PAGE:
Vintage Bakeware. When my mom died, my sisters and I had no idea the value of some of her collections, and we sold a lot of stuff, including vintage bakeware, for pennies on the dollar. We found out later that we were pretty stupid, but none of us had any experience in the collectibles markets. Mom had reams of vintage Corningware and Pyrex dishes, which may—or may not—have been valuable. All I know is that the most expensive Pyrex bowl from the Lucky in Love line, featuring the hearts and shamrocks design, sold for $22,100 in 2022. Looks like we left a few dollars on the table! Rare Coins, especially old coins in great condition can be very valuable. For example, the Saint-Gaudens Double Eagle, minted in 1933, is estimated to be worth up to $20 million. My dad loved to collect coins, but as far as I know, he never had anything very valuable.

Vintage Toys, depending on rarity, uniqueness, condition, and age can sell for hundreds of thousands of dollars, a 1963 G.I. Joe prototype with hand-sewn clothing and a hand-painted face went for $200,000 in 2003. But with toys, not only must they be in pristine condition, but for most of them to retain the highest value, must also be unopened, in the original packaging. Most of us actually played with our toys, so this segment of the collectibles market is inhabited by mostly professionals.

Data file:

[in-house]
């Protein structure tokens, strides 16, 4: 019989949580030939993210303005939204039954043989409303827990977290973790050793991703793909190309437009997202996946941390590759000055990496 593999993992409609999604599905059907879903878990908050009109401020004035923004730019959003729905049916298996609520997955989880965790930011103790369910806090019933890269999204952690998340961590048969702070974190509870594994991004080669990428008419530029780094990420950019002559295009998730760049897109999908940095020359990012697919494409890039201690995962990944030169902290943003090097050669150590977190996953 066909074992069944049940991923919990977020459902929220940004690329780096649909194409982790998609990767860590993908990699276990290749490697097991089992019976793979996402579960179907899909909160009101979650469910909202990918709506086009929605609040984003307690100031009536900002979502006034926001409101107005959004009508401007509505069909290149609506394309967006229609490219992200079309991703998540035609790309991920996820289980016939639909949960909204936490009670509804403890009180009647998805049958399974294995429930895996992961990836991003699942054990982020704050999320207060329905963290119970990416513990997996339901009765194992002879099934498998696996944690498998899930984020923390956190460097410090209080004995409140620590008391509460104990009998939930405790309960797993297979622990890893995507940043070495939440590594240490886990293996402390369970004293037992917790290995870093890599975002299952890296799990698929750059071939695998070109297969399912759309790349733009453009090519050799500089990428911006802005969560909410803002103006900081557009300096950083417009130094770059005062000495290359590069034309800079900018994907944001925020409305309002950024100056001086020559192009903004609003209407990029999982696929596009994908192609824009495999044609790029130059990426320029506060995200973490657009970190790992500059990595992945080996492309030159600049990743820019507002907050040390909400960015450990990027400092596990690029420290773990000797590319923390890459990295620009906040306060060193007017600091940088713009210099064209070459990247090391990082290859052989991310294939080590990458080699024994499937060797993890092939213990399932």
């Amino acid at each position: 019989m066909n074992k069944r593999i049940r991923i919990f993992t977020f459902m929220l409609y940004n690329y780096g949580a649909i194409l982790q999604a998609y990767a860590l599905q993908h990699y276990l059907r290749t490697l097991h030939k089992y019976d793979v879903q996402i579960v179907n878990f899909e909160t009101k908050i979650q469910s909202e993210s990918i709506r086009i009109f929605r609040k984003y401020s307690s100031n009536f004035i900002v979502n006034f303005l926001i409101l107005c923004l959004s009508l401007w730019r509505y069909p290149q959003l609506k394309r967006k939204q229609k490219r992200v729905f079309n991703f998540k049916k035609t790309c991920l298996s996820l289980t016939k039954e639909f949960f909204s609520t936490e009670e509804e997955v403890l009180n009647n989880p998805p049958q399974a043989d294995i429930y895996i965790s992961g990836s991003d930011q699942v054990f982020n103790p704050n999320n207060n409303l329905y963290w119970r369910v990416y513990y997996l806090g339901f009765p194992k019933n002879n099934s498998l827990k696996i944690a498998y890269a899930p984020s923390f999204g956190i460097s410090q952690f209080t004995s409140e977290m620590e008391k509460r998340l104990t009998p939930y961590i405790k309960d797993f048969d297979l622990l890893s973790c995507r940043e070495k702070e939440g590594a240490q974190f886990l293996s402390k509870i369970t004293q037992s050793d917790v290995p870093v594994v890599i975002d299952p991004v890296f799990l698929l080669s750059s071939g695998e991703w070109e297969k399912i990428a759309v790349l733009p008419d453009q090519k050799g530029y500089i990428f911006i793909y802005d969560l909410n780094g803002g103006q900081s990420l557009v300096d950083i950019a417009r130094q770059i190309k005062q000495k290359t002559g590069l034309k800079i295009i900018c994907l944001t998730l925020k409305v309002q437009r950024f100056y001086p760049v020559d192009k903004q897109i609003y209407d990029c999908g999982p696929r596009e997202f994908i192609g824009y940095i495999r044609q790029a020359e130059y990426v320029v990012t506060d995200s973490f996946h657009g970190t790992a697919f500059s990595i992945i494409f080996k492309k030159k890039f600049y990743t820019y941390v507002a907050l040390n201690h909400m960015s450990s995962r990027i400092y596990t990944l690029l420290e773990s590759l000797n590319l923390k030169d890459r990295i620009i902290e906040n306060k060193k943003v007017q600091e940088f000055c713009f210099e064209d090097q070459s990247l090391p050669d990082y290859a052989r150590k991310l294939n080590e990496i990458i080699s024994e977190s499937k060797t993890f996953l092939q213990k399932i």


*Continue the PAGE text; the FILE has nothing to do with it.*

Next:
Stamps that are in perfect condition and rare are in great demand. Interestingly, many are rare because of misprintings, like the Inverted Jenny, issued in 1918. It was a picture of an upside-down Curtiss JN-4 biplane, and a set of four sold at auction for $1.74 million in 2019.

Vintage Magazines can range from several hundred to a few thousand dollars, but the reality is that most will probably go for $5 to $20 per copy, depending on rarity, type and condition. One of the most valuable vintage magazines, a rare first edition of The Shadow No. 1 sold in 2021 for $156,000, the most expensive pulp magazine ever sold.

My brother-in-law, recently deceased, had a huge collection of National Geographic magazines, which have been taking up loads of space for decades. Most of them are likely valued between $3-$10, but my sister is afraid to sell them without figuring out if she has any valuable issues. Some of the issues of Nat Geo have sold for $4,000 to $100,000 each! The whole family is trying to help—wish us luck!